13 notice that the outline is stepped, more like the Empire

14 State Building, in a way.

15 The second photograph shows the actual sequence of

16 intermediate forms. Again, on your left is the ancestor,

17 on your right is the descendant. The three or four snails

18 in the middle are average representatives from a sequence

19 of strata representing tens of thousands of years.

20 And the third, which is the most remarkable that we

21 actually have evidence for the mechanism whereby this

22 transition occurred, we have three rows there. The top

23 row represents a sequence of representative series of

24 snails from the lowermost strata, in the ancestral form.

25 And you'll note that there's not a great deal of


1 A (Continuing) variability. They all look pretty

2 much alike.

3 On the bottom row are the descendant forms, the ones in

4 the uppermost strata in this sequence, and they all,

5 again, look pretty much alike, but they are different

6 forms. These are the ones that have the stepped like

7 outline.

8 In the middle row, notice that there is an enormous

9 expansion of the variability. Presumably, under

10 conditions of stress and rapid evolution, there are

11 enormous expansions of variability. There you have a much

12 wider range of variation. There are some snails that look

13 smooth in outline, there are some that look pretty much

14 stepped, and there are all intermediate degrees.

15 Here is what happened, you get a big expansion of

16 variability, and the natural selection or some other

17 process eliminated those of the ancestral form. And from

18 that expanded spectrum and variability, only the ones that

19 had the stepped-like outline were preserved.

20 And in the sequence, we, therefore, actually see the

21 process of speciation occurring. So it's not true to say

22 that punctuated equilibrium is just an argument born of

23 despair, because you don't see transitional forms. When

24 the geological record is unusually good, you do, indeed,

25 see them.


1 Q Professor Gould, how does creation science deal

2 with the theory of punctuated equilibrium?

3 A From the literature I've read, it's been very badly

4 distorted in two ways. First, it's been claimed that

5 punctuated equilibrium is a theory of truly sudden

6 saltation, that is, jump to a new form of life in a single

7 generation. That is a kind of fantasy.

8 The theory of punctuated equilibrium doesn't say that.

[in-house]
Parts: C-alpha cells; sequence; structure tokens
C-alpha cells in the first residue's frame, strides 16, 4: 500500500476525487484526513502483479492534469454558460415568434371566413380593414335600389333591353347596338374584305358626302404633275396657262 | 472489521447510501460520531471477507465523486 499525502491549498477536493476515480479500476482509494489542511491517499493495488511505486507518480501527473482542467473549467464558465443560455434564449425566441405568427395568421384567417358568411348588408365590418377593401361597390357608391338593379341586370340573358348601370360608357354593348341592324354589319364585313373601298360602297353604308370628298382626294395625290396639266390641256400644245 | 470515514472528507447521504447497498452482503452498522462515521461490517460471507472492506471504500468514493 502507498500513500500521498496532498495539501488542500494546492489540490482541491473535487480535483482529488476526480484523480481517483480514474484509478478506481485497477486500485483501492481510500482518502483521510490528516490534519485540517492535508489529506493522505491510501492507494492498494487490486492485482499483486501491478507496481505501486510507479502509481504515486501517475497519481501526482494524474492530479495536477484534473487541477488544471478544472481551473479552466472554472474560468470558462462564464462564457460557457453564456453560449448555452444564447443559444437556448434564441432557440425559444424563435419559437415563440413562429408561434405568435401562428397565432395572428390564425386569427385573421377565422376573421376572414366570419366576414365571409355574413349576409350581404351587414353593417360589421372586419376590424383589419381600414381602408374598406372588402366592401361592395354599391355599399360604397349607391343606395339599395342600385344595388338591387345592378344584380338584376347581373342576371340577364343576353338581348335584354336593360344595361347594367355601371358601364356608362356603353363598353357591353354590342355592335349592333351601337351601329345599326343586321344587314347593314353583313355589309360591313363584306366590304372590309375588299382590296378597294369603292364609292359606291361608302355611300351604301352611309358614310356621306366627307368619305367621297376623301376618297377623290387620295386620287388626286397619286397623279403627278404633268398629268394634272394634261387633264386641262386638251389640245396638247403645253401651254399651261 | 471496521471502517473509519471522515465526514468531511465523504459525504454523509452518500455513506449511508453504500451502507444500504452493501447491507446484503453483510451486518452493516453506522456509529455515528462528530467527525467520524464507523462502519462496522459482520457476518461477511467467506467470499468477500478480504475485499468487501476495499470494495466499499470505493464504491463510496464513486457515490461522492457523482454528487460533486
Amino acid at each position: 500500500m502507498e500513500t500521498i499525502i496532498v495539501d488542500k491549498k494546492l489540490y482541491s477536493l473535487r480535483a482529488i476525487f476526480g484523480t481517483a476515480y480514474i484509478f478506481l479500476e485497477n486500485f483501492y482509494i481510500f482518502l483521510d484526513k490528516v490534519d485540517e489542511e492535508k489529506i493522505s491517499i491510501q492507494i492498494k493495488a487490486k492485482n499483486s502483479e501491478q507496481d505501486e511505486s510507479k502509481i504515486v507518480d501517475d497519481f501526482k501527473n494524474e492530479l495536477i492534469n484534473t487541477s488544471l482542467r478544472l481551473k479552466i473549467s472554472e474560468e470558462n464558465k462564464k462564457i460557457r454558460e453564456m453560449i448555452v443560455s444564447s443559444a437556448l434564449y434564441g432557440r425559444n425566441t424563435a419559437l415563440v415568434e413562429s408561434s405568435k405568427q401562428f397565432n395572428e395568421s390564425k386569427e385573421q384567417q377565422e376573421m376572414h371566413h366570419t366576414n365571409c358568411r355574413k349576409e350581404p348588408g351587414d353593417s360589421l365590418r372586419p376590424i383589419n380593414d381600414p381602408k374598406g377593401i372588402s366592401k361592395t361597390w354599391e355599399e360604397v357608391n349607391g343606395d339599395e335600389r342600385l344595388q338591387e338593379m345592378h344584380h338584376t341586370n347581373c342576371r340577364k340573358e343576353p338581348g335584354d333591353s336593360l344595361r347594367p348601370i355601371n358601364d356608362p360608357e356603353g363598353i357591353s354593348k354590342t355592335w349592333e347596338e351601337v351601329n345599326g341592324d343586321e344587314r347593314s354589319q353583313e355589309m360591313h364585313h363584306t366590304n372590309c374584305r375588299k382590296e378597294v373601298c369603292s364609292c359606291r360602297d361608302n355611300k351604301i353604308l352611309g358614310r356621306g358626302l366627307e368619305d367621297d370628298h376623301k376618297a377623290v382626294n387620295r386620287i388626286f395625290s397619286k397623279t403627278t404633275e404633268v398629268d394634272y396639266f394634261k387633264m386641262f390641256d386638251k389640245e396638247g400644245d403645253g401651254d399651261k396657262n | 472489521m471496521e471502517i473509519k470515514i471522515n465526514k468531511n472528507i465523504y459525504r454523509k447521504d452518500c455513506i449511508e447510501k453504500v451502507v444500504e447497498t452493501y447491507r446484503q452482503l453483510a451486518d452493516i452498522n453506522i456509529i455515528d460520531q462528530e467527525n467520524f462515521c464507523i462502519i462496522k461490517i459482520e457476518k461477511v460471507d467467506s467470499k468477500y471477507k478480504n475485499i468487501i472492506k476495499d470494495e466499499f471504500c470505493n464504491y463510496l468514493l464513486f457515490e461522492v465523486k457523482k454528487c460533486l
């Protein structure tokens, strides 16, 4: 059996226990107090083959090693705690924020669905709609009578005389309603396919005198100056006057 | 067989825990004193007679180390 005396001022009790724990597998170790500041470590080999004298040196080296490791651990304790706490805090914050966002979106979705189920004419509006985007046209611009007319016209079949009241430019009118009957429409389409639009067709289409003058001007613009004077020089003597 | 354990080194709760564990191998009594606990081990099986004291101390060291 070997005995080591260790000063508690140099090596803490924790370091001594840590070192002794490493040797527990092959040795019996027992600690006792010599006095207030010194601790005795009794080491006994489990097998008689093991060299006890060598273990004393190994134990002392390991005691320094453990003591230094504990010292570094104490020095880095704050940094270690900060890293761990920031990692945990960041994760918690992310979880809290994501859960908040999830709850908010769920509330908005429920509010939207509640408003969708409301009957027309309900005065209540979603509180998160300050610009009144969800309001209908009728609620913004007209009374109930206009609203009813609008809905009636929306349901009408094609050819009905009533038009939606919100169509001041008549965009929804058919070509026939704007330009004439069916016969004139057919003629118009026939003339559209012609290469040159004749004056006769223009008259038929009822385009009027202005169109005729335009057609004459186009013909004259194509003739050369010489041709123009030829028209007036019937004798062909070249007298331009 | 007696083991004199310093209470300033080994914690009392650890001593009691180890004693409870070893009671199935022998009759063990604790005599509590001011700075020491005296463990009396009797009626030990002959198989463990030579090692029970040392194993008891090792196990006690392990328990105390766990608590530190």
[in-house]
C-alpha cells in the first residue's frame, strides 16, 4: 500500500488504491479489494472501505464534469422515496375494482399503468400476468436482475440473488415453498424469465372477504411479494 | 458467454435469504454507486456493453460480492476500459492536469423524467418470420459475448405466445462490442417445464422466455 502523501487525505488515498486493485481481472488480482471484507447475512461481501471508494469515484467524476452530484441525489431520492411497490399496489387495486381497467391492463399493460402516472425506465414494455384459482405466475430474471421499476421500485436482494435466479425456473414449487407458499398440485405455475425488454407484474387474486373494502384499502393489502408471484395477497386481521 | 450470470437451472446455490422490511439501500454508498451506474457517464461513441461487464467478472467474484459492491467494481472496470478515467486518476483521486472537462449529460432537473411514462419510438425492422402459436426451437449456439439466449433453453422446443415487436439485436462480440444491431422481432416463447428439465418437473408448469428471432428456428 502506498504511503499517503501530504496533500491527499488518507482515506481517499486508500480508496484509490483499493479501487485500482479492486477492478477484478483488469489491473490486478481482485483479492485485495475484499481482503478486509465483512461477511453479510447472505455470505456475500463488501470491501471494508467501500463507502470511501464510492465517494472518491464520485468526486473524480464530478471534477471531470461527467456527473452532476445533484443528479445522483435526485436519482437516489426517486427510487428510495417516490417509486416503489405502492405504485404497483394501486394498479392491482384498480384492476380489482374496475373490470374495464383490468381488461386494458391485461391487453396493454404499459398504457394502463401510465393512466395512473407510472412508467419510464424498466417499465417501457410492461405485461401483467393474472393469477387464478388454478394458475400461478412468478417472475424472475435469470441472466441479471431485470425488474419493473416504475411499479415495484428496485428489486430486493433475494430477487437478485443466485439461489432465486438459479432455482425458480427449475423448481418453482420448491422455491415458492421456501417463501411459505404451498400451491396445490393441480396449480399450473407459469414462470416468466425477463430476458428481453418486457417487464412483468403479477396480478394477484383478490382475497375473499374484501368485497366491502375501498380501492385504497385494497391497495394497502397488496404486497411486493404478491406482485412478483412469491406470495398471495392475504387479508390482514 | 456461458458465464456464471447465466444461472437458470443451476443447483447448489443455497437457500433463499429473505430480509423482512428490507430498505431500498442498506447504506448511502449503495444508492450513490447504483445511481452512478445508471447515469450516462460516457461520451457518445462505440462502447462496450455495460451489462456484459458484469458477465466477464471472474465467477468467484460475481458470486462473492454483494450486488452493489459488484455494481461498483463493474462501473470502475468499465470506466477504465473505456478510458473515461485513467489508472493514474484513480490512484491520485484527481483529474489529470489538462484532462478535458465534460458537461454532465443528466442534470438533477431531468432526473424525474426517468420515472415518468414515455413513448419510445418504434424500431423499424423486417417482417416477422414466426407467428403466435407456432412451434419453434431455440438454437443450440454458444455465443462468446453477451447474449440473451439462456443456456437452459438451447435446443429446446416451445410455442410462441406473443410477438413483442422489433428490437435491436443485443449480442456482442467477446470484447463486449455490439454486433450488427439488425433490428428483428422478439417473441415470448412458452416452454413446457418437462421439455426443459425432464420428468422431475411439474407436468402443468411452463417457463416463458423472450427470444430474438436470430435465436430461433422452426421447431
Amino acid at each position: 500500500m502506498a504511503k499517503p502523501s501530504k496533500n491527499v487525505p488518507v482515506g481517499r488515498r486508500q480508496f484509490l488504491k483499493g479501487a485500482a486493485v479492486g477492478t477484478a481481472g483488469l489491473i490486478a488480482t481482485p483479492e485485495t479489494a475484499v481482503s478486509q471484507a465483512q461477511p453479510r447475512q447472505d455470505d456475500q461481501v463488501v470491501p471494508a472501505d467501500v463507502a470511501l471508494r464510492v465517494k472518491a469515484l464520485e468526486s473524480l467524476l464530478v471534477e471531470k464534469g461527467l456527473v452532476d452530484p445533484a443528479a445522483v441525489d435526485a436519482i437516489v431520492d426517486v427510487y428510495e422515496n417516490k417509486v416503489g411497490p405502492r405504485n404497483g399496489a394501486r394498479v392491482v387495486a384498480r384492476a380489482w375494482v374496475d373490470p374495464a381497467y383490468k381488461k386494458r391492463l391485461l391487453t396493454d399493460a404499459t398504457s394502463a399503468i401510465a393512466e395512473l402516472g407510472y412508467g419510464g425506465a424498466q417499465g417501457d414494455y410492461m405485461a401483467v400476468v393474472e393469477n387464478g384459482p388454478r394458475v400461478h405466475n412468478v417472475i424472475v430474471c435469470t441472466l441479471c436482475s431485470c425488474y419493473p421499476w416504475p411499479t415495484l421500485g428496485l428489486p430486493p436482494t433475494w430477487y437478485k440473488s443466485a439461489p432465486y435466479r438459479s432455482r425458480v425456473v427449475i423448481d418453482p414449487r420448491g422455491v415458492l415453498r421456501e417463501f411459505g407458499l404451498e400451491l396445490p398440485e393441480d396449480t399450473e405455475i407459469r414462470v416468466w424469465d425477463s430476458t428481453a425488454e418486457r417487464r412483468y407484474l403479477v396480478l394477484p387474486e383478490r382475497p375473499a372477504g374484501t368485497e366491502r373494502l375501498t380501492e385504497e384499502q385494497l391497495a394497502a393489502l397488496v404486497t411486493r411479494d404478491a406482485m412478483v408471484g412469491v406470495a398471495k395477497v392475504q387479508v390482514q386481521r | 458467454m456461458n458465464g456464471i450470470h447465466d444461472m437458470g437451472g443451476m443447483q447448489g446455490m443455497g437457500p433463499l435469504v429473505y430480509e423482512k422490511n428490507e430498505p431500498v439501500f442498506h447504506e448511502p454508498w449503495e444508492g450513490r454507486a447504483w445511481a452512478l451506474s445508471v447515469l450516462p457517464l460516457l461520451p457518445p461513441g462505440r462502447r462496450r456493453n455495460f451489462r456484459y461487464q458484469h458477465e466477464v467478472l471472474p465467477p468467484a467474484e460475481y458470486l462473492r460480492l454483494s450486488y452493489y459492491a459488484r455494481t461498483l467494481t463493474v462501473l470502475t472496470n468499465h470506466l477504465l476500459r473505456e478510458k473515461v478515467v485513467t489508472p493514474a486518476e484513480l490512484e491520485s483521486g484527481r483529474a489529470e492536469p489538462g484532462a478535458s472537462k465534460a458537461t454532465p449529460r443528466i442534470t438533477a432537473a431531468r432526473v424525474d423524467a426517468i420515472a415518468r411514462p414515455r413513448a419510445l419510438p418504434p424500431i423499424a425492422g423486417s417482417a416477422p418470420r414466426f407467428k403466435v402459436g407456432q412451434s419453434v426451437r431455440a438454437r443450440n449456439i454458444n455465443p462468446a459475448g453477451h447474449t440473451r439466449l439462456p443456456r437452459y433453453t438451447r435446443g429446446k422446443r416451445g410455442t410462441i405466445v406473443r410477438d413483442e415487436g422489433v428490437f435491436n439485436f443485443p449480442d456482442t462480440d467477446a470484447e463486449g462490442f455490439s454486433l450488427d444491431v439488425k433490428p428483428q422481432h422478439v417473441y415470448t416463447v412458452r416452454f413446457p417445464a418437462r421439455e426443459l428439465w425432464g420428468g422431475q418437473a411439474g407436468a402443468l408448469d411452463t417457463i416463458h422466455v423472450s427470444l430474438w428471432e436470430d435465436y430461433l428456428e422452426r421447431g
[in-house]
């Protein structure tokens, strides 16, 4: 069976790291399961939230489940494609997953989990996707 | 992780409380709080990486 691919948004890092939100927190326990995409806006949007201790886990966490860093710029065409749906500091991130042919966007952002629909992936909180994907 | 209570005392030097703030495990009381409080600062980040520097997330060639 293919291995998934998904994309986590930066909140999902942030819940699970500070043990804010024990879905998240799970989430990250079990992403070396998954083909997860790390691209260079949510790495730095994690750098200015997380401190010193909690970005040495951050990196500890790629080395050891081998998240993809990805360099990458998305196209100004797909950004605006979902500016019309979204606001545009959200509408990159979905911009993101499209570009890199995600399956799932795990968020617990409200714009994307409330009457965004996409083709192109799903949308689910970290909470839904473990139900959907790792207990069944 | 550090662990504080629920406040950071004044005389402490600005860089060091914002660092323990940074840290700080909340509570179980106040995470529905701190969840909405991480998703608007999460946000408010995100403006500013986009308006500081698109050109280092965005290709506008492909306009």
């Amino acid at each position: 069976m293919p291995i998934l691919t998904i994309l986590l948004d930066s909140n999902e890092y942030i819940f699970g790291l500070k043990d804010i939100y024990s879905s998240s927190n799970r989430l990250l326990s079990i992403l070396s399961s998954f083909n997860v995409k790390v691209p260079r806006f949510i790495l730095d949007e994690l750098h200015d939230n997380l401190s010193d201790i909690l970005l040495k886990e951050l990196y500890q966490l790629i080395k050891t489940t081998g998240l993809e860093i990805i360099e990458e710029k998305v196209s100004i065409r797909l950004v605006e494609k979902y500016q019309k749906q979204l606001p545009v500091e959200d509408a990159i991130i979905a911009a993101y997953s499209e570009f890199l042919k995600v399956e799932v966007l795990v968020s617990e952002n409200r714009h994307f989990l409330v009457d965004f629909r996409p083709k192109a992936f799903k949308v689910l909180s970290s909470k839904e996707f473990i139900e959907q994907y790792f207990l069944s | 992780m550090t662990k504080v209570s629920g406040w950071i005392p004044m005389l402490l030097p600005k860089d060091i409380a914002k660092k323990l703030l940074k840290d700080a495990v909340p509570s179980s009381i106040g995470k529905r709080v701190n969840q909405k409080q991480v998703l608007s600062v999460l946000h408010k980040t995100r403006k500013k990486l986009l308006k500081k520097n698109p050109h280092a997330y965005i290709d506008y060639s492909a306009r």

9 It merely says that the correct geological representation

10 of speciation in tens of thousands of years will be

11 geologically instantaneous origin.

12 The second distortion is to claim that under punctuated

13 equilibrium we argue that entire evolutionary sequences

14 can be produced in single steps. In the transition from

15 reptile to mammal or from amphibian to reptile might be

16 accomplished under punctuated equilibrium in a single

17 step. That's manifestly false.

18 The punctuations in punctuated equilibrium are in much

19 smaller scale record the origin of new species. And we

20 certainly believe that in the origin of mammals from

21 reptiles that many, many steps of speciation were

22 necessary.

23 Again, as I said, it's like climbing a staircase. But

24 believers and those who advocate the theory of punctuated

25 equilibrium would never claim mammals arose from reptiles


1 A (Continuing) in a single step. And yet that is

2 how it's often depicted in the creation science literature.

3 Can I give an example?

4 Q Certainly. Let me offer you Plaintiffs' Exhibit 57

5 pre-marked for identification.

6 A The Fossils: Key to the Present, by Bliss, Parker

7 and Gish.

8 On page 60 we have a representation of punctuated

9 equilibrium which distorts it exactly in that way. The

10 diagram implies that the transition from fish to amphibian

11 and from amphibian to reptile and from reptile to mammal

12 and from mammal to man occur, each one, in a single step.

13 And that, therefore, there are no transitional forms.

14 The theory of punctuated equilibrium does not say there

15 are no transitional forms. When we're talking about large

16 scale evolutionary trends, there are many transitional

17 forms.

18 MR. NOVIK: Your Honor, at this point, before we go

19 on, I'd like to offer Plaintiffs' Exhibit 123, the

20 photographs, in evidence.

21 THE COURT: They will be received.

22 Q So the charts from creation science literature on

23 which you are relying suggests that punctuated equilibrium

24 would require great leaps from-

25 A Yes. Single step transitions, in what we, in fact,


1 A (Continuing) believe are evolutionary trends in